My Personal Teaching Philosophy


Exemplary Student

Department of Education and Liberal Arts, University of Arizona Global Campus

EDU 304: Introduction to Education

Instructor Name

Date (i.e. January 1, 2022)






Personal Teaching Philosophy

When I think of my personal teaching philosophy, I think of passion and being enraptured by the English language. I want my students to recognize the power that they can have through their writing. I will feed their flame of creativity and encourage them to look within themselves for inspiration. I know that teaching English is my calling, and I hope that my students recognize that fire within myself. Through this paper, readers will recognize what life will be like in my classroom and hopefully will take a piece of my passion into their daily lives.

View of Learning

According to the article “Enhancing Your Teaching Experience: Developing Your Teaching Philosophy, Course Syllabus, and Teaching Portfolio” a “teaching philosophy refers to an instructor’s views on the general purpose of teaching, how students learn, and how an instructor may best intervene in the learning process” (Caughlin, p. 95). It is the backbone of a teacher’s course planning. One form of philosophy that is aligned with my views of teaching is progressivism. Teachers that utilize progressivism “believe that education should prepare children for independent thinking in a democratic society” (Krogh, Fielstein, Phelps & Newman, 2015, Ch.2). I feel that it is important to shape a curriculum that includes the interests of the students. I want them to feel a strong connection to their education and that their opinions matter. Our textbook also mentions the philosophy of perennialism, which suggests uniformity in education (Krogh et al., 2015). I do not agree with perennialism. Uniformity crushes creativity. The next form of philosophy that our textbook mentions is essentialism, which is similar to perennialism but includes “skills necessary for competing in a technologically advanced, global economy” (Krogh et al., 2015, Ch.2). The thing from this philosophy that I will include is enforcing school and classroom rules. It is important that students respect rules and authority. Social reconstructionism is another form of philosophy, but its basic ideas of peace and tolerance aren’t exactly what I’ll be focusing on in my classroom. The final form of philosophy that our textbook mentions is existentialism, “which suggests that reality is what one makes of it” (Krogh et. al., 2015, Ch.2). I intend to include existentialism in my teaching. I love the idea behind it that we “choose to see meaning” in our lives or we don’t; it’s completely up to us (Krogh et al., 2015). I want my students to recognize that they can make their own lives meaningful and something truly worth living for.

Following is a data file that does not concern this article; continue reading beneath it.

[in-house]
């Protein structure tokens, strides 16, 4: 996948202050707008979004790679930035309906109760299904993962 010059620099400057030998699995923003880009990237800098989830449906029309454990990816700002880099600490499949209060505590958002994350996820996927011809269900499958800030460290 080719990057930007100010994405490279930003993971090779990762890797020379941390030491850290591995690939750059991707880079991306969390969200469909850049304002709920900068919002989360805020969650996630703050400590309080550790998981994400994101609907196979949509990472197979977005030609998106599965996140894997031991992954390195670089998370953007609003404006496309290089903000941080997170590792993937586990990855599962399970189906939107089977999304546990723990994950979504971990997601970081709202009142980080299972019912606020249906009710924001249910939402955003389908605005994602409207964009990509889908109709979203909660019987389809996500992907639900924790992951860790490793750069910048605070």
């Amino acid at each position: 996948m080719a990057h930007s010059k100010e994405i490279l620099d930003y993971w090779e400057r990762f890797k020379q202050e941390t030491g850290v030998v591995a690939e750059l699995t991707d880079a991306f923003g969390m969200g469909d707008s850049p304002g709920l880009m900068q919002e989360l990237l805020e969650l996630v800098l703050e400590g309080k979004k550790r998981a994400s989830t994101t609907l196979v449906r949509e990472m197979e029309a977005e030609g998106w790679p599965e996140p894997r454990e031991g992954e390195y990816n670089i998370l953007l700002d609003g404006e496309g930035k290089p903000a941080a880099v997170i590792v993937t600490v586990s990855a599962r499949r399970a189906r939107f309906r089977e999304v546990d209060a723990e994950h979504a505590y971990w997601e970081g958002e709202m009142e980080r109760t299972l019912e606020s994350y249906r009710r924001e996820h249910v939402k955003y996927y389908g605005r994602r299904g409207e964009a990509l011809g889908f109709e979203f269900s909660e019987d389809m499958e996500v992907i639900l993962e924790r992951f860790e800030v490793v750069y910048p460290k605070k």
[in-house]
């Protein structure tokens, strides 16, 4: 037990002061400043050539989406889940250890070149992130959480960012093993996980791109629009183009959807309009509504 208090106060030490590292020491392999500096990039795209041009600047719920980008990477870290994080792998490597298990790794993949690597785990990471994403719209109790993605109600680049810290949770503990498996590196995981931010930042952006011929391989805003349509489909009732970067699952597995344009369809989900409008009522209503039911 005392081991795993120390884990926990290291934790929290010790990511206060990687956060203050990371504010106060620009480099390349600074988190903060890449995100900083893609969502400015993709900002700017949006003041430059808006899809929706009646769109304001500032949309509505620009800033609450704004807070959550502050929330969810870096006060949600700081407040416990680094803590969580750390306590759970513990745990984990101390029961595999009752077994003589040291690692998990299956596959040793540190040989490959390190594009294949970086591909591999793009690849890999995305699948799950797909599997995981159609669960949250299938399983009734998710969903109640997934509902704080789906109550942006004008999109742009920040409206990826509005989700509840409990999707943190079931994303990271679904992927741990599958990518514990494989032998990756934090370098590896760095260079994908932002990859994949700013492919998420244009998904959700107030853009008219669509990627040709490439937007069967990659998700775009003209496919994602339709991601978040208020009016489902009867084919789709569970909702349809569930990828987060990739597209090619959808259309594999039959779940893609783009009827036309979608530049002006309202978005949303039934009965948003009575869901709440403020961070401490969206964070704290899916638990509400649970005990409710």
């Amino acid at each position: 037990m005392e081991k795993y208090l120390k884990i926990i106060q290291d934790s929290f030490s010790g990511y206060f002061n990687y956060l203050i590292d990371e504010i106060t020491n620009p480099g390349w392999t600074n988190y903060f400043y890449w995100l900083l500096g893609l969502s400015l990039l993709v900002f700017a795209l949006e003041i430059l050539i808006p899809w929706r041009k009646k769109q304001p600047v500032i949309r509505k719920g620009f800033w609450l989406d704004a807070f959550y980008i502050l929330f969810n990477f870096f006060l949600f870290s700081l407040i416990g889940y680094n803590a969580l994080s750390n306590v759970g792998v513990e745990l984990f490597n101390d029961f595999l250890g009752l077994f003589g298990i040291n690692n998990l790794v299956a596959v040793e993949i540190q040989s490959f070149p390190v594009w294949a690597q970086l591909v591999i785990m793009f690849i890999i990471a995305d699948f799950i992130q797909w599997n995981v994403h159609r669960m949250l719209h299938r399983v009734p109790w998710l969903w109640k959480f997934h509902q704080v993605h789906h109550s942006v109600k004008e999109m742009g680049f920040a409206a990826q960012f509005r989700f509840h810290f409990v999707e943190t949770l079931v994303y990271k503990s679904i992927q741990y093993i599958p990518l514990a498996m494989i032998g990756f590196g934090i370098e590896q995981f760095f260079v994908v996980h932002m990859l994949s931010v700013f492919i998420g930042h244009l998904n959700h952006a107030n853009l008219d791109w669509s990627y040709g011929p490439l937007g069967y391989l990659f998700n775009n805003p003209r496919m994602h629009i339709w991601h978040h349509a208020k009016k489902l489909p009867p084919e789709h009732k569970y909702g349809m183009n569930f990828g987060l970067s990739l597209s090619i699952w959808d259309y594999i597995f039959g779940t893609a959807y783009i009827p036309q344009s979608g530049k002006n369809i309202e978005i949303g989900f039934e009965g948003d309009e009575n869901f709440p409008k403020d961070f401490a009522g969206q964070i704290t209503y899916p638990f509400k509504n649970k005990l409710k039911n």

View of Teaching

I don’t have any experience with teaching, yet, but I look forward to the day I get to start. In high school, I had several teachers that positively impacted me, and I intend to use many of their techniques. My high school biology teacher always made class entertaining, cracking jokes and scaring students who were falling asleep in class. I also want to use humor as he did to help make my class memorable. In my community college, I had an English teacher who really encouraged me to pursue my love of writing and English. I want to be that same positive influence in my students’ lives and help them achieve whatever dreams they may have.